The term "gamer" has been attributed over the years to those serious and hardcore players, or even those who play occasionally. But as the years pass, the term gamer is growing to encompass more than what used to be the average momma's boy sitting in the basement until the wee hours of the morning. A gamer can be a social gamer, a mobile gamer, an online gamer, and so on. Well then, why are we so afraid of being classified as one?
What about this babe? Hawt.

It would seem that Nintendo is grasping at the concept of the gamer as a lazy, unfulfilled, procrastinating member of society. They took the stereotype and amplified three more times by having the commercial star an attractive woman and a young female athlete. God knows there aren't any beautiful female gamers! Right?

Wrong. Two out of five gamers are female, and they can't all be ugly. 

So now we have these commercials that are being played on channels like Nickelodeon and Cartoon Network that are only proliferating the stereotype by telling little girls "If you want to be successful, don't be a gamer. Just play Nintendo DS games instead."

This furthers that already innate schism between boys and girls and perpetuates the notion that the video game industry is a boy's world. If girls play video games, it's for a completely different reason--probably because they're giving in to their artistic side or mindlessly chasing coins.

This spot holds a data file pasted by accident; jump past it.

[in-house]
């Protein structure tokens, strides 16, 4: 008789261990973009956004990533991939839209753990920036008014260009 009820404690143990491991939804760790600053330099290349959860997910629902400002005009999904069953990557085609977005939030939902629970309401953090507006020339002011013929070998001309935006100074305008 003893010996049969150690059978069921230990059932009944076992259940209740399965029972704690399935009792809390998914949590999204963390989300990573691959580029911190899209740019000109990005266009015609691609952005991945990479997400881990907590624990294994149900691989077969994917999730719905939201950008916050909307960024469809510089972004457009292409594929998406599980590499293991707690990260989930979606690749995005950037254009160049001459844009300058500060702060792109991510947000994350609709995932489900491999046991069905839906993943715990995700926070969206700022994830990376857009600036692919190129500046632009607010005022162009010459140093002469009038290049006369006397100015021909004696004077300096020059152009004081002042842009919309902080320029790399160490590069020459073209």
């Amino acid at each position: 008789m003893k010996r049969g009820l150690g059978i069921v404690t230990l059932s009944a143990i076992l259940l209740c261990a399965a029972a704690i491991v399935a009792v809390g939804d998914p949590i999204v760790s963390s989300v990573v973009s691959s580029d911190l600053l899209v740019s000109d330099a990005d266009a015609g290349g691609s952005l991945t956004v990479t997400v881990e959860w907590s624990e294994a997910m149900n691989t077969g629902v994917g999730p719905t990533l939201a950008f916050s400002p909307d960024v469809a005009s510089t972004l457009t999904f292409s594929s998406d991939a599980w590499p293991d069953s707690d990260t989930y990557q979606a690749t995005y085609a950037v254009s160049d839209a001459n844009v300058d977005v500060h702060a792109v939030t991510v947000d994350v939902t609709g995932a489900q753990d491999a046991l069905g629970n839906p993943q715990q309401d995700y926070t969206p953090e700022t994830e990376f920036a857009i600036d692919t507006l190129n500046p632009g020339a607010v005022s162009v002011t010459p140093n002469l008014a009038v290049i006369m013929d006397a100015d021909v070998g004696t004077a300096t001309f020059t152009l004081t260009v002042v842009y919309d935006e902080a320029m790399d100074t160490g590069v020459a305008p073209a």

Ultimately, Nintendo is trying to appeal to that audience that dislikes the "gamer," the sexist, hateful, 4chan lurking, lazy mostly male no-gooder. Except that in doing so, they're saying you can play video games and not be a "gamer." In the world of gamers, if you play a video game and you do it often, you're a gamer. Sure, the opinion varies here to there, but someone will classify you as a gamer, however horrible that may be.

I save pricesses. Others draw ice cream.
There were so  many different ways to go with this. I get it. With video games, you can be anything. When I'm playing L.A. Noire, I'm a hard-ass cop who can't drive. If I'm Commander Shepard, I'm saving the known universe. And sometimes, I'm a Princess-saving hero. But I can't be any of these things if I'm not a gamer.

And that's why you should join the dark side.
We have Doritos.
And Mountain Dew.

Image Source: The Frisky

Friday, October 12, 2012

Indie Game: The Movie--Review

From what began as a Kickstarter project, Canadian producers Lisanne Pajot and James Swirsky followed the lives of three indie game developers, highlighting their struggle, successes, and deepest desires. As the first documentary on indie games, a lot was expected from this film, but I'm here to tell you that it delivers, even if not how many hoped it would.

The film follows the game designers behind the extremely popular indie games Super Meat Boy, Fez, and Braid. Jonathan Blow, creator of Braid, is probably the lesser focus of the three, but is instead intended as an example of success in the indie world, coming in and out of the film in a few short bursts to talk about his journey and his post-success. But at the very core of this movie sits the personal and emotional story of Phil Fish(Fez) and the super duo Edmund McMillen and Tommy Refenes(Super Meat Boy).